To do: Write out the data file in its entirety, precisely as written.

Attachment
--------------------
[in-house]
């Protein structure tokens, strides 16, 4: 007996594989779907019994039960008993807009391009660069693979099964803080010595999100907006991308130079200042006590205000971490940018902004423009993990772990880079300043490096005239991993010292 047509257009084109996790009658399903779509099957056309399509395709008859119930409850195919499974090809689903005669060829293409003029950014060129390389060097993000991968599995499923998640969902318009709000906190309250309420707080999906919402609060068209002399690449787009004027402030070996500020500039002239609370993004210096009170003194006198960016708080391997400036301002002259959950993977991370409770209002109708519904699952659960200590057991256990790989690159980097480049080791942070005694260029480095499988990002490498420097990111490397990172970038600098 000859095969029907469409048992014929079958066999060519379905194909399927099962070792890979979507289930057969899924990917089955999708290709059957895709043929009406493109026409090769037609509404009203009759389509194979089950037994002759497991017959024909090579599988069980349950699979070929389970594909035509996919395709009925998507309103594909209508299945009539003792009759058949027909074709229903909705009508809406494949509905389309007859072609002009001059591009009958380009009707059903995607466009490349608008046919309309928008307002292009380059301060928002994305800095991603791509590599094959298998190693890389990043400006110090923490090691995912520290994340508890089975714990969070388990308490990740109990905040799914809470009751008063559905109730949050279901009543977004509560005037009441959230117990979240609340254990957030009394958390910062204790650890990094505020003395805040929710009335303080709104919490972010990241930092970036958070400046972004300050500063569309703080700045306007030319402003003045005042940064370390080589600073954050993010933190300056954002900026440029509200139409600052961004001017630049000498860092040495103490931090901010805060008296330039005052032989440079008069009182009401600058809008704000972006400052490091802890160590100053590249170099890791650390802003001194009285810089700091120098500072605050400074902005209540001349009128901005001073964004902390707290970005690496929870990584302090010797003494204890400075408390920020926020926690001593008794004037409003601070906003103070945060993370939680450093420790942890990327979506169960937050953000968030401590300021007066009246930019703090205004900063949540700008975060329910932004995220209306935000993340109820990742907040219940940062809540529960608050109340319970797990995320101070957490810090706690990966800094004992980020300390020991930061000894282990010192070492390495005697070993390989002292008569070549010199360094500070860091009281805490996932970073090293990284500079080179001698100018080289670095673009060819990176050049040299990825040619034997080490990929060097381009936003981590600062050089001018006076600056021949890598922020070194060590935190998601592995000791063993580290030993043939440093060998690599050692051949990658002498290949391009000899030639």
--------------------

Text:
[in-house]
């Protein structure tokens, strides 16, 4: 007996594989779907019994039960008993807009391009660069693979099964803080010595999100907006991308130079200042006590205000971490940018902004423009993990772990880079300043490096005239991993010292 047509257009084109996790009658399903779509099957056309399509395709008859119930409850195919499974090809689903005669060829293409003029950014060129390389060097993000991968599995499923998640969902318009709000906190309250309420707080999906919402609060068209002399690449787009004027402030070996500020500039002239609370993004210096009170003194006198960016708080391997400036301002002259959950993977991370409770209002109708519904699952659960200590057991256990790989690159980097480049080791942070005694260029480095499988990002490498420097990111490397990172970038600098 000859095969029907469409048992014929079958066999060519379905194909399927099962070792890979979507289930057969899924990917089955999708290709059957895709043929009406493109026409090769037609509404009203009759389509194979089950037994002759497991017959024909090579599988069980349950699979070929389970594909035509996919395709009925998507309103594909209508299945009539003792009759058949027909074709229903909705009508809406494949509905389309007859072609002009001059591009009958380009009707059903995607466009490349608008046919309309928008307002292009380059301060928002994305800095991603791509590599094959298998190693890389990043400006110090923490090691995912520290994340508890089975714990969070388990308490990740109990905040799914809470009751008063559905109730949050279901009543977004509560005037009441959230117990979240609340254990957030009394958390910062204790650890990094505020003395805040929710009335303080709104919490972010990241930092970036958070400046972004300050500063569309703080700045306007030319402003003045005042940064370390080589600073954050993010933190300056954002900026440029509200139409600052961004001017630049000498860092040495103490931090901010805060008296330039005052032989440079008069009182009401600058809008704000972006400052490091802890160590100053590249170099890791650390802003001194009285810089700091120098500072605050400074902005209540001349009128901005001073964004902390707290970005690496929870990584302090010797003494204890400075408390920020926020926690001593008794004037409003601070906003103070945060993370939680450093420790942890990327979506169960937050953000968030401590300021007066009246930019703090205004900063949540700008975060329910932004995220209306935000993340109820990742907040219940940062809540529960608050109340319970797990995320101070957490810090706690990966800094004992980020300390020991930061000894282990010192070492390495005697070993390989002292008569070549010199360094500070860091009281805490996932970073090293990284500079080179001698100018080289670095673009060819990176050049040299990825040619034997080490990929060097381009936003981590600062050089001018006076600056021949890598922020070194060590935190998601592995000791063993580290030993043939440093060998690599050692051949990658002498290949391009000899030639």